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It appears Colin Kaepernick brought NFL to its knees

San Francisco Chronicle logo San Francisco Chronicle 2/16/2019 By Scott Ostler

a man wearing a red shirt: FILE - In this Dec. 11, 2016, file photo, San Francisco 49ers quarterback Colin Kaepernick stands in the bench area during the second half of the team's NFL football game against the New York Jets in Santa Clara, Calif. An arbitrator is sending Kaepernick's grievance with the NFL to trial, denying the league's request to throw out the quarterback's claims that owners conspired to keep him out of the league because of his protests of social injustice. (AP Photo/Marcio Jose Sanchez, File) © Marcio Jose Sanchez / Associated Press FILE - In this Dec. 11, 2016, file photo, San Francisco 49ers quarterback Colin Kaepernick stands in the bench area during the second half of the team's NFL football game against the New York Jets in Santa Clara, Calif. An arbitrator is sending Kaepernick's grievance with the NFL to trial, denying the league's request to throw out the quarterback's claims that owners conspired to keep him out of the league because of his protests of social injustice. (AP Photo/Marcio Jose Sanchez, File)

Did Colin Kaepernick bring the NFL to its knees?

That’s at least a strong possibility, since the NFL agreed to settle with the former 49ers quarterback and ex-San Francisco safety Eric Reid in their collusion lawsuit.

A confidentiality agreement is keeping details to a minimum. The NFL probably isn’t going to leak any info, and Kaepernick and his camp are notoriously un-leaky. But putting together some of the pieces:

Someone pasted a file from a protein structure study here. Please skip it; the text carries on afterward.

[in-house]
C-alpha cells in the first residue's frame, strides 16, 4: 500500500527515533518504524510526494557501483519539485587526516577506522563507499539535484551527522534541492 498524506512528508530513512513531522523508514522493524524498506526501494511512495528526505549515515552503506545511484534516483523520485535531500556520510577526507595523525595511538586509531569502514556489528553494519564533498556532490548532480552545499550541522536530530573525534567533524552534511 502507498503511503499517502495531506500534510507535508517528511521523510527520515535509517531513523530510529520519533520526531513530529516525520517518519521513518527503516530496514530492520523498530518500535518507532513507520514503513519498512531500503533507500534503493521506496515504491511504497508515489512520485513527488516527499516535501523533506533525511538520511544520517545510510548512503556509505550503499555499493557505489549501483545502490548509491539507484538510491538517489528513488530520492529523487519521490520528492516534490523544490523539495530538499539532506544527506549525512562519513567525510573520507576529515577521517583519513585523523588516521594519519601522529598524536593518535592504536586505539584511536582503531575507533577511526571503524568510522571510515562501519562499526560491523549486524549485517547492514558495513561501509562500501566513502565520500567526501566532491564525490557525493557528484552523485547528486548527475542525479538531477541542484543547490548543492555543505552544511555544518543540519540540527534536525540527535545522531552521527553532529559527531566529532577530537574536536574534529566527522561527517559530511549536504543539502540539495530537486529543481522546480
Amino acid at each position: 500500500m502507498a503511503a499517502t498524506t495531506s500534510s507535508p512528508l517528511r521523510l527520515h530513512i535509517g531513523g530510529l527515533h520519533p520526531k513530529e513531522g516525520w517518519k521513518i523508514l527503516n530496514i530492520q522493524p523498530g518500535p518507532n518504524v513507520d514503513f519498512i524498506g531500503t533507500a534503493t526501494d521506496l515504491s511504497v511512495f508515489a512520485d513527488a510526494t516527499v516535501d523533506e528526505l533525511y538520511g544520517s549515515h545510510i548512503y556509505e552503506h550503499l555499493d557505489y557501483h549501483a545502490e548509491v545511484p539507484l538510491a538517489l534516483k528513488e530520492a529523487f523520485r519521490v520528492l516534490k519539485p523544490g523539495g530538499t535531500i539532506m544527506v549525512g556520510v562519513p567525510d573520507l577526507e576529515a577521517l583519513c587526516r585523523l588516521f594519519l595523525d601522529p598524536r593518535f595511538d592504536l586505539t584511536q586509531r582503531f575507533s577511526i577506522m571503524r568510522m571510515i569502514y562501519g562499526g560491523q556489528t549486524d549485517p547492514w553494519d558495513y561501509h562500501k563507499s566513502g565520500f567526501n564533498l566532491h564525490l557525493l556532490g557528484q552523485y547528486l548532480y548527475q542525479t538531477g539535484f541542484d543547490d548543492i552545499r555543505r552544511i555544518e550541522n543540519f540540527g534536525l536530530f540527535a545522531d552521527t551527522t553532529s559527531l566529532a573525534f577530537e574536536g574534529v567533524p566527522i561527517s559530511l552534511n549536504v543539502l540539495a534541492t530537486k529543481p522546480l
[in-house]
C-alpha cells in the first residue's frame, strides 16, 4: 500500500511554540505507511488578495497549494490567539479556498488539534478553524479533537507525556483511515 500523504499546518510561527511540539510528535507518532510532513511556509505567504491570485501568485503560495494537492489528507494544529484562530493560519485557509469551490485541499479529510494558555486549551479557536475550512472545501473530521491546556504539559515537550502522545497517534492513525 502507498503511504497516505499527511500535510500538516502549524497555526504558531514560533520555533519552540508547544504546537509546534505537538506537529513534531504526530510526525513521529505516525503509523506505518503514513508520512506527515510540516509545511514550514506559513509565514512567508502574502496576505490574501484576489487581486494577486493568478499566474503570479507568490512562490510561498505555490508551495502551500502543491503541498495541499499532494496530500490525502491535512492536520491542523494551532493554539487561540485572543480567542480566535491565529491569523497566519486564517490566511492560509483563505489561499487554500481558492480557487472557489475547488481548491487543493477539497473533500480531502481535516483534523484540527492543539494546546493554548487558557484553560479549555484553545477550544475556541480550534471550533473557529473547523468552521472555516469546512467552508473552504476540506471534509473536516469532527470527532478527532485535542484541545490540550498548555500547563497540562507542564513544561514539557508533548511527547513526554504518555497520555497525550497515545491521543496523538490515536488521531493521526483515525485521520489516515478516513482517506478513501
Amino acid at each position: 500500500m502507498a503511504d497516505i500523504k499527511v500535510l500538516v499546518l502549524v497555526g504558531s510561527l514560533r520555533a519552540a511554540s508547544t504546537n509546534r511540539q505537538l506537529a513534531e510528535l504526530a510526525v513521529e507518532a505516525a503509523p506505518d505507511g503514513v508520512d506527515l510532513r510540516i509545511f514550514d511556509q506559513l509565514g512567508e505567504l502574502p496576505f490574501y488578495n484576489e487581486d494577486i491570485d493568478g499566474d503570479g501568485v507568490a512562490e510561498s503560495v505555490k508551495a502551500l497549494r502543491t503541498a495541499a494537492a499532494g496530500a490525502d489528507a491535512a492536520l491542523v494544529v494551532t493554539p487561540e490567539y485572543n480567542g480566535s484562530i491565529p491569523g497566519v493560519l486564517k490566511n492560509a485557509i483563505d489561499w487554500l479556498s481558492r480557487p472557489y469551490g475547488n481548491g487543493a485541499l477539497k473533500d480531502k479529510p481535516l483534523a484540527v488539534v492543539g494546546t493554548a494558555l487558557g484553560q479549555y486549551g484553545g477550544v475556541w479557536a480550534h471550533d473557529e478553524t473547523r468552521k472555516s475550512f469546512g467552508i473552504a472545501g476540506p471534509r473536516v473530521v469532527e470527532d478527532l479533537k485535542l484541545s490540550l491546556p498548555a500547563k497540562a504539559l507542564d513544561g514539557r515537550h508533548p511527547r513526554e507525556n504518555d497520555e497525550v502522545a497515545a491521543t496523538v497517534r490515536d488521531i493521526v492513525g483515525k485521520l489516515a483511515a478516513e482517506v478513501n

If the league thought it could beat the collusion lawsuit, it seems highly unlikely it would have settled. The league would have loved to go to court and win this one, especially in light of recent negative stories, such as running back Kareem Hunt (caught on video kicking a woman in a hotel hallway) signing with the Browns, and beloved broadcaster Bob Costas claiming he was booted off the Super Bowl telecast for being too honest about football’s concussion problem.

The NFL has tons of money and truckloads of lawyers. Kaepernick is an unemployed quarterback. This lawsuit was David vs. Goliath. From the outside, it looks like Goliath blinked.

Another major incentive for the league to win the suit, rather than settle: A majority of the league’s players — and virtually all of the protesters — are black. The NFL, had it won the suit, could have proved that it did not blackball Kaepernick for the crime of crusading for social and racial justice.

Early on in the lawsuit, I was hearing from sources that if the case ever went to trial, there were pieces of evidence that would be “very embarrassing” to the league. I have no details. The reference could be to something as simple as careless emails exchanged between team owners.

The big question now: Will Kaepernick, a dedicated social activist and philanthropist (he has donated at least $1 million to a variety of social-justice causes), simply continue his activism, or will he attempt an NFL comeback? And if he wants to come back, will he get a chance to do so?

Kaepernick is 31, well-rested and reportedly still in superb shape. I believe he would absolutely jump at the chance to get back into the league. (I found reports that he demanded $20 million to consider playing in either of the two new pro football start-up leagues hard to believe.)

Does the secret agreement between Kaepernick/Reid and the NFL include a guarantee that Kaepernick will get a chance to earn an NFL job? That could be tricky. League commissioner Roger Goodell can’t order a team, or all teams, to offer Kaepernick a contract.

So will any teams jump in and offer him a job, or a tryout?

It’s one thing to give Hunt a second chance. That’s standard procedure in the NFL. But the widespread opposition to Kaepernick and the protest movement he set off is a financial threat to the league and team owners.

Left to their own devices, most teams would pass on Kaepernick, either out of distaste (on the part of the owner and/or coach) for his politics, or out of fear of widespread fan anger. Or both.

The curtain came down Friday on Act 1 of the drama, but the play isn’t over.

Scott Ostler is a San Francisco Chronicle columnist. Email: sostler@sfchronicle.com Twitter: @scottostler

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